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Buckyballs are a desktoy that consist of 216 tiny spherical magnets. You can makes all kinds of interesting shapes and structures out of them (do a Google search).

I want to model them in a physics simulation, but I'm not sure how to do it.

Right now, I'm thinking calculate the sum of the forces between each of the buckyball's poles and each of the other buckyballs' poles, and update its linear momentum. Then calculate the torque that each of those forces causes about the magnet's center, and use that to update angular momentum.

The problem I'm having is how to model the magnets touching. It's easy in real life to make a long chain or a hexagon. How should I model the magnets actually running into each other to mimic this behavior?

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I don't know which is a clone of which, but the same thing is also called Neocube. –  mbq Apr 19 '11 at 8:28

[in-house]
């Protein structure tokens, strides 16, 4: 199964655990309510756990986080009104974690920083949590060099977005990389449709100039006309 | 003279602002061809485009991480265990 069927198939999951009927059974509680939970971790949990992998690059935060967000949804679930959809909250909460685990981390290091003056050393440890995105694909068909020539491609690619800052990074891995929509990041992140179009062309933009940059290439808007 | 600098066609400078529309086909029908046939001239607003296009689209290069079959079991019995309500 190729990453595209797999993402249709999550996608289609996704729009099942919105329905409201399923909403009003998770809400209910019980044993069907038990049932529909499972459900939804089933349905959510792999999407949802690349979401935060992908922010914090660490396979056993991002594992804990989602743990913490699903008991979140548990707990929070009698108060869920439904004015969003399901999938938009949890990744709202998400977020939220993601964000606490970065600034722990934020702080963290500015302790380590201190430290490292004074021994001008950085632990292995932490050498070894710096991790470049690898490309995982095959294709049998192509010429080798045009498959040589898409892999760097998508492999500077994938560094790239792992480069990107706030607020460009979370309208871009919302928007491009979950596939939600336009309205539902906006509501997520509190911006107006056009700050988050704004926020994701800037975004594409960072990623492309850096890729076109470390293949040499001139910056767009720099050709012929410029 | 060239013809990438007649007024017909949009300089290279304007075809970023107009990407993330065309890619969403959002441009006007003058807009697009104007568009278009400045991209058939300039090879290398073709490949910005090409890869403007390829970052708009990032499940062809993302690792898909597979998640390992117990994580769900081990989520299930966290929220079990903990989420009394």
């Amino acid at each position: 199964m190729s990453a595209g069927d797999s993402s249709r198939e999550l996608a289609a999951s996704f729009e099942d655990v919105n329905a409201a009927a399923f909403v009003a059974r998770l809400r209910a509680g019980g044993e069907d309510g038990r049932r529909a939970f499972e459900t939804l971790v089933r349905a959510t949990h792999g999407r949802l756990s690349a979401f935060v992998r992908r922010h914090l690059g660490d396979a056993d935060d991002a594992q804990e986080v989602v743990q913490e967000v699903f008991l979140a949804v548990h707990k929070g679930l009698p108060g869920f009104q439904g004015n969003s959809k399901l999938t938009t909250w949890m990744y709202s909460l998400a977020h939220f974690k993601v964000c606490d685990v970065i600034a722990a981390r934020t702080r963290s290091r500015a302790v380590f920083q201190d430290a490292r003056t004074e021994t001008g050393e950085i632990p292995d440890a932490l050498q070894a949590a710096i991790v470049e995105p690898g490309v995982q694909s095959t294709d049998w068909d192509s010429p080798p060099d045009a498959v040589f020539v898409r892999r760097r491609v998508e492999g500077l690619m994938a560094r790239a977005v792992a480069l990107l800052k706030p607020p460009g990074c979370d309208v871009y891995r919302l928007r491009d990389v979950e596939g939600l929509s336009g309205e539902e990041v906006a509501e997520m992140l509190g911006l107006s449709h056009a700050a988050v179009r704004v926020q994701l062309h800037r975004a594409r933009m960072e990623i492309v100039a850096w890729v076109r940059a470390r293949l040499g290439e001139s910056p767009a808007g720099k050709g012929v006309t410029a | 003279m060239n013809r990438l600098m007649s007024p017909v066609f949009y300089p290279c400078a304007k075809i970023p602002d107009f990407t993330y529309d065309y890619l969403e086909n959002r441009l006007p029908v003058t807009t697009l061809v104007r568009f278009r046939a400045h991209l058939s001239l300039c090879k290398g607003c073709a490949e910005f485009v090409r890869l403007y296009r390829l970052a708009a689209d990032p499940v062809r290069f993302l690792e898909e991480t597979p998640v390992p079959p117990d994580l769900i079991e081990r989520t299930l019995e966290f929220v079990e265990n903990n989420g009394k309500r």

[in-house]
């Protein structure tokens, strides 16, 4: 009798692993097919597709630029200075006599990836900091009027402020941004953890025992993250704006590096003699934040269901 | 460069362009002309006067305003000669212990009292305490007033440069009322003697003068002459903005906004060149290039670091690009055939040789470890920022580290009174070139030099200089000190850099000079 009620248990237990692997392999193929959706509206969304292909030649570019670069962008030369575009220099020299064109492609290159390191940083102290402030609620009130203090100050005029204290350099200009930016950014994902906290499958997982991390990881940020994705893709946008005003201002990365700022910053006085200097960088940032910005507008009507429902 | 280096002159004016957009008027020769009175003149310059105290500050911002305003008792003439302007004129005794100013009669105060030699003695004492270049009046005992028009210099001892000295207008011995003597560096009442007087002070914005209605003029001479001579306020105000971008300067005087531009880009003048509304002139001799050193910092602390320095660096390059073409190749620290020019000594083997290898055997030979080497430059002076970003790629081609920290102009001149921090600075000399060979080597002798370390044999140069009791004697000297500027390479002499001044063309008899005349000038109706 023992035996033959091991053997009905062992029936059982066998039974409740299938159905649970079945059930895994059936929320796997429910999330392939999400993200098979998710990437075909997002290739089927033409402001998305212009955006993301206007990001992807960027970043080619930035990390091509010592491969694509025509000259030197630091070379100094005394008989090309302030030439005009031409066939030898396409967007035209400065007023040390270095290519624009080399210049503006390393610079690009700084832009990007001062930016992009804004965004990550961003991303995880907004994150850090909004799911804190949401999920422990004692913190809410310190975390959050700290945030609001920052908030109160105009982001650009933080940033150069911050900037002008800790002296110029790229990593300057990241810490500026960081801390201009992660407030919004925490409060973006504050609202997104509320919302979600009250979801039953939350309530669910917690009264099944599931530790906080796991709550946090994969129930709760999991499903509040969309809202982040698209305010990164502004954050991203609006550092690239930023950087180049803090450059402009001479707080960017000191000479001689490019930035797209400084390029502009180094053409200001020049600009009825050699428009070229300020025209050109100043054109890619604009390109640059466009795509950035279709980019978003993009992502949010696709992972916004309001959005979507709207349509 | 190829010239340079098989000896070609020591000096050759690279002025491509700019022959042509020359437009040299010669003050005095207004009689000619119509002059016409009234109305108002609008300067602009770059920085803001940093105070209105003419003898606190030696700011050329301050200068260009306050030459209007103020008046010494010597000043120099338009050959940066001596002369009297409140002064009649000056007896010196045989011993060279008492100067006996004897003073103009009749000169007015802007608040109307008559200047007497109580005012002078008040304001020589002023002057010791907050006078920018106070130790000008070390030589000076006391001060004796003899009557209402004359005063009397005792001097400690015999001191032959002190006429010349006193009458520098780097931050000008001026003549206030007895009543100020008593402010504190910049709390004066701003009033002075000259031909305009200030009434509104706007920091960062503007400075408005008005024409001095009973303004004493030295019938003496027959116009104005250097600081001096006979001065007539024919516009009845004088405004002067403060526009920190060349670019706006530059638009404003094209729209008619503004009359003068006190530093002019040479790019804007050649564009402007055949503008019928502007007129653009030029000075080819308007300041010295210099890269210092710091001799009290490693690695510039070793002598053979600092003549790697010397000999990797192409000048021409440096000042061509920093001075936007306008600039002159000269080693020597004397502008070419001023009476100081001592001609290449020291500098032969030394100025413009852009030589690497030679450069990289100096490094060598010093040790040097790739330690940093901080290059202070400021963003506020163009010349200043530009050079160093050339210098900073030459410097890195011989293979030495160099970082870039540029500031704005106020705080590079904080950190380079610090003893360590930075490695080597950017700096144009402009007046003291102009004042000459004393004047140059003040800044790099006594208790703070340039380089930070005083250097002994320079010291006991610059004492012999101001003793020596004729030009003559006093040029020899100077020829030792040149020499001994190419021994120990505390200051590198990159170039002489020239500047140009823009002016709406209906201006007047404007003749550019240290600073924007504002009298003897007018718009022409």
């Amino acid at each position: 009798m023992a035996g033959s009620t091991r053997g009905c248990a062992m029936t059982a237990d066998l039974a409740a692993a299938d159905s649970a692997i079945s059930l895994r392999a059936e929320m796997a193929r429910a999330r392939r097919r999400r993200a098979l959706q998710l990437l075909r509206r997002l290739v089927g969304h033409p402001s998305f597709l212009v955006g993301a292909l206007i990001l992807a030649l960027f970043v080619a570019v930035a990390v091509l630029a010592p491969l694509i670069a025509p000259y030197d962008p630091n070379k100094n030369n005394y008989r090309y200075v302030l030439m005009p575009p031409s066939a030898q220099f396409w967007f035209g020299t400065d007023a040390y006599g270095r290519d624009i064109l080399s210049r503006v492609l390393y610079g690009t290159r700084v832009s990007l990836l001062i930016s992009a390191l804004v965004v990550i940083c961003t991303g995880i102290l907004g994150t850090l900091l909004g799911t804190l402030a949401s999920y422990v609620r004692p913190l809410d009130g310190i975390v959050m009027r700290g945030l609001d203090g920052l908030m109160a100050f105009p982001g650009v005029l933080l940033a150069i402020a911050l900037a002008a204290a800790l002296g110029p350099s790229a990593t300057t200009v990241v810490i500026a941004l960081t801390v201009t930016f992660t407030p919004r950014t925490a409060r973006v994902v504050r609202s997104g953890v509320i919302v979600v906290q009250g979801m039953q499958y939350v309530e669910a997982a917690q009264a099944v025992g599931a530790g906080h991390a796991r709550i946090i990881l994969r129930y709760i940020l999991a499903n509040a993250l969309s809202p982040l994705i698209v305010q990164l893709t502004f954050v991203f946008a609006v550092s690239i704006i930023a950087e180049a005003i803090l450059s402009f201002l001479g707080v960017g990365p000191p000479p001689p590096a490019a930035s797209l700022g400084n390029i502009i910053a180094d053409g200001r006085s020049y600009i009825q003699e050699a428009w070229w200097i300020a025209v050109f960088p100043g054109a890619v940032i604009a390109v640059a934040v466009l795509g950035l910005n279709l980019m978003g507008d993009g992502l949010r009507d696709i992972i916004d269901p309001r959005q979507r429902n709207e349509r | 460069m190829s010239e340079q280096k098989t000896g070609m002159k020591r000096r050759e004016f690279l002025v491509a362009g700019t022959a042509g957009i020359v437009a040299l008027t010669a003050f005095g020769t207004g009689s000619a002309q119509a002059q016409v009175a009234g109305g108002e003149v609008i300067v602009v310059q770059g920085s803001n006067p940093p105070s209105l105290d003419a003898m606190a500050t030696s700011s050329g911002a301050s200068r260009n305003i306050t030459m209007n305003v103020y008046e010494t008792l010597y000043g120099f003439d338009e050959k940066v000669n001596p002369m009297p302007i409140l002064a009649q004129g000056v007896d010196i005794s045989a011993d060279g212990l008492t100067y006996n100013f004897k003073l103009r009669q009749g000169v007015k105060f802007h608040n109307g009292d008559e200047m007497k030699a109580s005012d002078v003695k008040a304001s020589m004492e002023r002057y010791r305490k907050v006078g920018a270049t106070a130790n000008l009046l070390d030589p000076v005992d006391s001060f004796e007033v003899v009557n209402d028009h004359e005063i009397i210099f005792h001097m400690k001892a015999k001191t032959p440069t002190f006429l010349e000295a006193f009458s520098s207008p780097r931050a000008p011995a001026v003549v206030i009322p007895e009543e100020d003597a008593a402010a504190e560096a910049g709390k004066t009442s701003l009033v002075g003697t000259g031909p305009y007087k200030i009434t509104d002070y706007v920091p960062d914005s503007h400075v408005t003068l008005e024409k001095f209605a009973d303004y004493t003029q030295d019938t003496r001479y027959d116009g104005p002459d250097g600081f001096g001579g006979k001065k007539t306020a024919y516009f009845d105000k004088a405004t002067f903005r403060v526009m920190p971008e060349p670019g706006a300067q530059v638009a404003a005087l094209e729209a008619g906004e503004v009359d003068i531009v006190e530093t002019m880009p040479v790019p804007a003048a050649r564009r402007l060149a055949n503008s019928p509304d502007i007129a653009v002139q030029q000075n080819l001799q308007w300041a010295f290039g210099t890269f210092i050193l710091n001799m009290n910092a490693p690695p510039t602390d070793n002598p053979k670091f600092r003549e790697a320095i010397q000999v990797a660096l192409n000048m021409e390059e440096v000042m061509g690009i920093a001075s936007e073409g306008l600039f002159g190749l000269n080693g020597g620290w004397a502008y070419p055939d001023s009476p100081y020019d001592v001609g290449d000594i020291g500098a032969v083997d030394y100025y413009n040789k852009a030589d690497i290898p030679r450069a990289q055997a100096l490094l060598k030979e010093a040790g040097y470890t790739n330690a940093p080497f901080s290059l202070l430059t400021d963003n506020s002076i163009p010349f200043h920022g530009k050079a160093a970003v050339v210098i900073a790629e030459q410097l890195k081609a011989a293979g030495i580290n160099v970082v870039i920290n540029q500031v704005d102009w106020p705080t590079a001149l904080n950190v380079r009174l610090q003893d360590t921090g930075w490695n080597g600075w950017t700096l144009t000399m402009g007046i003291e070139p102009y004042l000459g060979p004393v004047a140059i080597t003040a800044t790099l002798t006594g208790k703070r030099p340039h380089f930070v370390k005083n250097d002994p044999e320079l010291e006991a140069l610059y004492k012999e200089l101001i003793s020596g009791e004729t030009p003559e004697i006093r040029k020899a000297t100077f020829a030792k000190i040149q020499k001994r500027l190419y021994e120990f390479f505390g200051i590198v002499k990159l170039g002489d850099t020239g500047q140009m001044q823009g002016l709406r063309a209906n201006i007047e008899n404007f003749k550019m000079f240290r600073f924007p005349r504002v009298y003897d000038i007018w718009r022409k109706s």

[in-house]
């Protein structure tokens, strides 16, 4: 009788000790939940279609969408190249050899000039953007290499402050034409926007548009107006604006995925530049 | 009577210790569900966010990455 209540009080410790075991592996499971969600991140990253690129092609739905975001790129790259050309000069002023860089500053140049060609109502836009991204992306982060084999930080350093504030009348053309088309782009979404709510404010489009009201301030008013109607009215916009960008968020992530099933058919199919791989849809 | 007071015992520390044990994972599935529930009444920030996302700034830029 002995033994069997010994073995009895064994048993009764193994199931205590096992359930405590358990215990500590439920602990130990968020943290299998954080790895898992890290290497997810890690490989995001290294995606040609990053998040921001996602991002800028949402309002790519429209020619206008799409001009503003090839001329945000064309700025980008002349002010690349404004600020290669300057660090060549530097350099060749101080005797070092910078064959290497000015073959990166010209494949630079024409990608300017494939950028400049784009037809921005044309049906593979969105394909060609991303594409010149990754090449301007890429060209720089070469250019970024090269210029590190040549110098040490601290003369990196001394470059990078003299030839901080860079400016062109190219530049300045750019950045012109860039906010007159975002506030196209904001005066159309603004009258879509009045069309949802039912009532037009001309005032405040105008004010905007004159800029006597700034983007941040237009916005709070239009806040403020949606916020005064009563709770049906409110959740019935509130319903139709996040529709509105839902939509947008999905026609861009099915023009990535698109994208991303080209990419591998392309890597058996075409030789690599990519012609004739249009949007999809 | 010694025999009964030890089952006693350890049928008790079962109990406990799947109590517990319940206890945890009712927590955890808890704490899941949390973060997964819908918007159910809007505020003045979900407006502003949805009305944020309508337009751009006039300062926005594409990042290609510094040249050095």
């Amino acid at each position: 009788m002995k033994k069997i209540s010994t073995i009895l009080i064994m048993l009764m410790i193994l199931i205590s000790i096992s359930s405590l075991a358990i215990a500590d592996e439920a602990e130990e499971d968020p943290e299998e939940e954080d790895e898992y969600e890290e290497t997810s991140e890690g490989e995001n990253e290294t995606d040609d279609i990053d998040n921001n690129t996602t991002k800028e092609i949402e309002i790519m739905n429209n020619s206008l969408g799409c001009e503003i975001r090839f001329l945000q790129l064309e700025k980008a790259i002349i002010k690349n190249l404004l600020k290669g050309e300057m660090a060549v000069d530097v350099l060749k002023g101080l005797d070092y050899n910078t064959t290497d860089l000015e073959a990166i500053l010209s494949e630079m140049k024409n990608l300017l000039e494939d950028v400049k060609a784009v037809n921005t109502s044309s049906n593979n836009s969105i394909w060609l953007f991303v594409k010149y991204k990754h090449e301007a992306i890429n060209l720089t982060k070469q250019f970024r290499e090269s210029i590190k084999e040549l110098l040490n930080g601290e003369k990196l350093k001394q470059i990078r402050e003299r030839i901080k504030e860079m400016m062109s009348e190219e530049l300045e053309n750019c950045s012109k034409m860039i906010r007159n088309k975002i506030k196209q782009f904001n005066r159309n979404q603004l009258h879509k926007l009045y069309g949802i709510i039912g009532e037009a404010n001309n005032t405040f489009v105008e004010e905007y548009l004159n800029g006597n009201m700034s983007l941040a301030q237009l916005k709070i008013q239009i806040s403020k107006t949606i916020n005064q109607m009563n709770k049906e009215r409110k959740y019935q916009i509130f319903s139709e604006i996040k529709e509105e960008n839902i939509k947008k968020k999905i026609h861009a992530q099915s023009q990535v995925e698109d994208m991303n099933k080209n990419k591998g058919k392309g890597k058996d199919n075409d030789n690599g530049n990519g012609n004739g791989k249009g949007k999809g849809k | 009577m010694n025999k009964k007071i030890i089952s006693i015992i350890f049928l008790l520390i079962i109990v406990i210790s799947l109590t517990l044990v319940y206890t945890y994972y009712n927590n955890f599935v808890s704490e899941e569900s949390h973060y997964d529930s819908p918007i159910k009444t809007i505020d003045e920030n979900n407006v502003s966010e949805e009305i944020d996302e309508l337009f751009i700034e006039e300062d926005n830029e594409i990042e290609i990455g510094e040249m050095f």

Do You know about "the poles" of such balls? The way the balls adhere to each other at "any" condition, says there must be a lot of poles. This os one of the really new thing with the neodymium magnets: extremely low "demagnetsation", alowing complicated lateral magnetisation. –  Georg Apr 19 '11 at 9:59

1 Answer 1

In a first approximation, you can add an artificial potential which cases repulsive force when the spheres are overlapping -- this will however result in some oscillation artifacts.

The proper way to do it is to use rigid body dynamics with constraints, but this is a bit more complex thing; check out this page for more details: http://www.cs.cmu.edu/~baraff/sigcourse/ To ease the thing up, I think you can resign from friction between spheres -- it would be negligible in comparison to the force with which magnetic moments will try to adjust.

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protected by Qmechanic Dec 9 '13 at 9:14

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